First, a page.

From: Michael Benveniste on
"Rita Berkowitz" <ritaberk2008(a)aol.com> wrote:

> What do you expect, it's a Nikkor? Classic Nikkors are such a great
> investment that they yield better returns and are safer than the stock
> market.

I would be quite surprised if the seller gets his asking price for
this beast. $6000-$8000 would be a more reasonable estimate, at which
"investing" in this lens new wouldn't have kept up with inflation.

"Investing" in more common classic Nikkors was almost as good a way
to lose money as penny stocks. Adjusted for inflation, a lens like
the 80-200mm f/4 AI-S sells for about 1/8th of it's original street
price.

Of course, if you actually want to take _photographs_ today, the
Sigma 12-24mm yields superior results at about 1/20th of the asking
price.

--
Michael Benveniste -- mhb(a)murkyether.com (Clarification required)
Legalize Updoc.

From: N on
"Paul J Gans" <gans(a)panix.com> wrote in message
news:g5rmeg$8ia$15(a)reader1.panix.com...
>
> Yup. Most of us regard photography as a means to producing
> pictures, not as an investment or a sales opportunity.
>
> --
> --- Paul J. Gans


Lots of people think of houses as a place to live, while others see them as
an investment and way to make money.


From: C J Campbell on
On 2008-07-18 05:18:59 -0700, "Michael Benveniste" <mhb(a)murkyether.com> said:

>
> Of course, if you actually want to take _photographs_ today, the Sigma
> 12-24mm yields superior results at about 1/20th of the asking
> price.

Really? Have you ever even seen the 13mm, let alone used one? I highly
doubt it. Nikon only made something like 500 of them, each to special
order. The lens is unique for its characteristic of having absolutely
no distortion. None. You can lay a ruler on any straight line in an
image taken with this lens and it will be straight, whether center,
side, corner, or wherever. Bet the Sigma 12-24 doesn't do that. Neither
is the Sigma a professional quality lens. Maybe those features aren't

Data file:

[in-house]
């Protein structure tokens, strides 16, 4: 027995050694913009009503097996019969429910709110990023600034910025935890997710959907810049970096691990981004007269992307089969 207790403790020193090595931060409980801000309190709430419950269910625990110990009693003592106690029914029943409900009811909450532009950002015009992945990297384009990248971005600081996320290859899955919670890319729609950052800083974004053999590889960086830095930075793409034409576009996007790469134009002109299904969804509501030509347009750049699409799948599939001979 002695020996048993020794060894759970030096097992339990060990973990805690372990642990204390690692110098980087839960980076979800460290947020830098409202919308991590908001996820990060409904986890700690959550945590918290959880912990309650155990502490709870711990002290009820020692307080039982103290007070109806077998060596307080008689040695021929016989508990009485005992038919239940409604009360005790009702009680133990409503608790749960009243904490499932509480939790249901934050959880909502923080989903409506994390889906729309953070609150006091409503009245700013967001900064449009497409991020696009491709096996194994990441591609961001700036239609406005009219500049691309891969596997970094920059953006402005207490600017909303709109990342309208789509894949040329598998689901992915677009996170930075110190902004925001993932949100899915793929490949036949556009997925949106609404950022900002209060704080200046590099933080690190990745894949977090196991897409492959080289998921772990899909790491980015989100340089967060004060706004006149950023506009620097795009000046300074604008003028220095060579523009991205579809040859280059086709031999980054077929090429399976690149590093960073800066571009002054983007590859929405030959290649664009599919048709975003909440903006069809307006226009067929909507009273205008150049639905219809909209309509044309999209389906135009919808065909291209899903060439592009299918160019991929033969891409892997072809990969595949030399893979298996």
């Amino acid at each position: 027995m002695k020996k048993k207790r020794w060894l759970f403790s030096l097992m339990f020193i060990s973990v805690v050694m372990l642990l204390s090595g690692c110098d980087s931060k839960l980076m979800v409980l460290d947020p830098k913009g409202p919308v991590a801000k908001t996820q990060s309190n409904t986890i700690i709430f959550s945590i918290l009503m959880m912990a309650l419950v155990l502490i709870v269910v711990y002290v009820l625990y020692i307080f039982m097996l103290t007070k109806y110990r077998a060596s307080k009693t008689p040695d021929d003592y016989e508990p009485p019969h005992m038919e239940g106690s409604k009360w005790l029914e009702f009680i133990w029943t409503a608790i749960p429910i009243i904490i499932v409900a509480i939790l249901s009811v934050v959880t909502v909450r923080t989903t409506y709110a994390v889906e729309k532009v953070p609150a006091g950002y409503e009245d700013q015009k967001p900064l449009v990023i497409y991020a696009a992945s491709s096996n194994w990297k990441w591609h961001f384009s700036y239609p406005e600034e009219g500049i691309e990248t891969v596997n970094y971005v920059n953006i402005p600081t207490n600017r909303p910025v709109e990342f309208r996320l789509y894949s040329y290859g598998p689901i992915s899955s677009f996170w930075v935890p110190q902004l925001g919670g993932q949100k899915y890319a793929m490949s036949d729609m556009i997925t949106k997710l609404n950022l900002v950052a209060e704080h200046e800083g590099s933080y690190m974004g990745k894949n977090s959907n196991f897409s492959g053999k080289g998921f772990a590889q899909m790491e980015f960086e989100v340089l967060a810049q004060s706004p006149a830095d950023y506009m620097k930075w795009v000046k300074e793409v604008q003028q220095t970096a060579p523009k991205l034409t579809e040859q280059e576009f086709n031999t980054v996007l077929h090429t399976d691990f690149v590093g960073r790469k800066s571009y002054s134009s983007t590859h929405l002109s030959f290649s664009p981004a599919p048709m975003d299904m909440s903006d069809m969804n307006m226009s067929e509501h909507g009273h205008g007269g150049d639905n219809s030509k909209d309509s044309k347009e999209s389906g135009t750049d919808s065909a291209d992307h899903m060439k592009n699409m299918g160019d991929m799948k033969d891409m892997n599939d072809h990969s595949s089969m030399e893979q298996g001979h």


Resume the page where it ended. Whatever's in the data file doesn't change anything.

important to you and that is fine. But if you need it, you need it. And
only the 13mm delivers. Bet you don't get your Sigma lens blessed by a
Shinto priest when it is personally delivered to you at the factory,
either. But the 13mm f/5.6 AIS was.

They say both the Sigma 12-24 and the Nikon 14-24 are sharper than the
Nikon 13mm. I wouldn't know. I have never used the 13mm, either. Too
rich for me (says the guy who has spent more than $20,000 on lenses and
bodies in the last year and a half). The 13mm's thing was no
distortion, not just minimal distortion or small distortion, but none.

One can only wonder what wonders in specialized lenses like this that
Nikon could produce today if they put their minds to it. But the Nikon
of today would never take risks like that, though their line of PC
lenses does make you wonder if the old days are coming back. With the
return of the FX format, how long before we see something like a
full-circle fish-eye again?

--
Waddling Eagle
World Famous Flight Instructor

From: Ray Fischer on
Rita Berkowitz <ritaberk2008(a)aol.com> wrote:
>What do you expect, it's a Nikkor? Classic Nikkors are such a great
>investment that they yield better returns and are safer than the stock
>market.

Drunk again?

>--
>Stamping out Internet stupidity one idiot at a time.

Then why are you such an idiot?

--
Ray Fischer
rfischer(a)sonic.net

From: Michael Benveniste on
On Fri, 18 Jul 2008 21:48:37 -0700, C J Campbell
<christophercampbell(a)hotmail.com> wrote: